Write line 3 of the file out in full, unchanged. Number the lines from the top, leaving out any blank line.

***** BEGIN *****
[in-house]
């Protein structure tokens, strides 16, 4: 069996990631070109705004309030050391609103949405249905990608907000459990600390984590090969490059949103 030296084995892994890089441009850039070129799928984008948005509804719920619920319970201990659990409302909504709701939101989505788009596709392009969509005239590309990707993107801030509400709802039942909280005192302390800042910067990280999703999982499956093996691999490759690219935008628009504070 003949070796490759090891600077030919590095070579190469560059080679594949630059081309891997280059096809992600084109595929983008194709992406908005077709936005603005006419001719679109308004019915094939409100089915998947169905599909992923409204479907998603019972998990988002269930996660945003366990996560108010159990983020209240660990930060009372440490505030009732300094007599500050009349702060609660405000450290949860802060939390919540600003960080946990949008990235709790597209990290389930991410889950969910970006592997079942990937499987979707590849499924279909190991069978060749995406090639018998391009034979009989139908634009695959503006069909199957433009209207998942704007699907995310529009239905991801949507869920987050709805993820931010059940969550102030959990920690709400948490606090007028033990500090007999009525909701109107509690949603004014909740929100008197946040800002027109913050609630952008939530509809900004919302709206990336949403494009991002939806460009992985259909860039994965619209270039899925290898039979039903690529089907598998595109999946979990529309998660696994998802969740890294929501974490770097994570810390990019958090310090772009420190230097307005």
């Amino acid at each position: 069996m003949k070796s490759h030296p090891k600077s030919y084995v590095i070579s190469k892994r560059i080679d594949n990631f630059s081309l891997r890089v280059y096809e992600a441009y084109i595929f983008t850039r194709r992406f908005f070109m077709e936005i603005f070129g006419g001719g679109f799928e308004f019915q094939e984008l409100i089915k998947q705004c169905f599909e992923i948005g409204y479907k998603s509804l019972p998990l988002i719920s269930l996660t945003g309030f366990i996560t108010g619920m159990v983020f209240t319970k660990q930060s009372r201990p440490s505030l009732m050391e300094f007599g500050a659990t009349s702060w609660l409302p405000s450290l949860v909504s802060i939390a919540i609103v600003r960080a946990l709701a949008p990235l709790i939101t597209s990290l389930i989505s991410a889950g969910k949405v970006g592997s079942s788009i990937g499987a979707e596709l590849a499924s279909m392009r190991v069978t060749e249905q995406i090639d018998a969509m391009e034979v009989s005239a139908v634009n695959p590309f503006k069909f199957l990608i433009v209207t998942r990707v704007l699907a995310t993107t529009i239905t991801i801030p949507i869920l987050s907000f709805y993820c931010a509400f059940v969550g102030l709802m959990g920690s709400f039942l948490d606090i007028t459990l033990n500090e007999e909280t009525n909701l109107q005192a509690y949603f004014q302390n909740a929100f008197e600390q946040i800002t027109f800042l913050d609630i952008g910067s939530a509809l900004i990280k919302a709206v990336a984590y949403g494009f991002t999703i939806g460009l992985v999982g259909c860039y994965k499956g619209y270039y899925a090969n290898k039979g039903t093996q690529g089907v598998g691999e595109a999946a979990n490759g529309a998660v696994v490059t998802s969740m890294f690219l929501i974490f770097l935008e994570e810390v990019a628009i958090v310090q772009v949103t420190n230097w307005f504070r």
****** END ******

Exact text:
């Amino acid at each position: 069996m003949k070796s490759h030296p090891k600077s030919y084995v590095i070579s190469k892994r560059i080679d594949n990631f630059s081309l891997r890089v280059y096809e992600a441009y084109i595929f983008t850039r194709r992406f908005f070109m077709e936005i603005f070129g006419g001719g679109f799928e308004f019915q094939e984008l409100i089915k998947q705004c169905f599909e992923i948005g409204y479907k998603s509804l019972p998990l988002i719920s269930l996660t945003g309030f366990i996560t108010g619920m159990v983020f209240t319970k660990q930060s009372r201990p440490s505030l009732m050391e300094f007599g500050a659990t009349s702060w609660l409302p405000s450290l949860v909504s802060i939390a919540i609103v600003r960080a946990l709701a949008p990235l709790i939101t597209s990290l389930i989505s991410a889950g969910k949405v970006g592997s079942s788009i990937g499987a979707e596709l590849a499924s279909m392009r190991v069978t060749e249905q995406i090639d018998a969509m391009e034979v009989s005239a139908v634009n695959p590309f503006k069909f199957l990608i433009v209207t998942r990707v704007l699907a995310t993107t529009i239905t991801i801030p949507i869920l987050s907000f709805y993820c931010a509400f059940v969550g102030l709802m959990g920690s709400f039942l948490d606090i007028t459990l033990n500090e007999e909280t009525n909701l109107q005192a509690y949603f004014q302390n909740a929100f008197e600390q946040i800002t027109f800042l913050d609630i952008g910067s939530a509809l900004i990280k919302a709206v990336a984590y949403g494009f991002t999703i939806g460009l992985v999982g259909c860039y994965k499956g619209y270039y899925a090969n290898k039979g039903t093996q690529g089907v598998g691999e595109a999946a979990n490759g529309a998660v696994v490059t998802s969740m890294f690219l929501i974490f770097l935008e994570e810390v990019a628009i958090v310090q772009v949103t420190n230097w307005f504070r």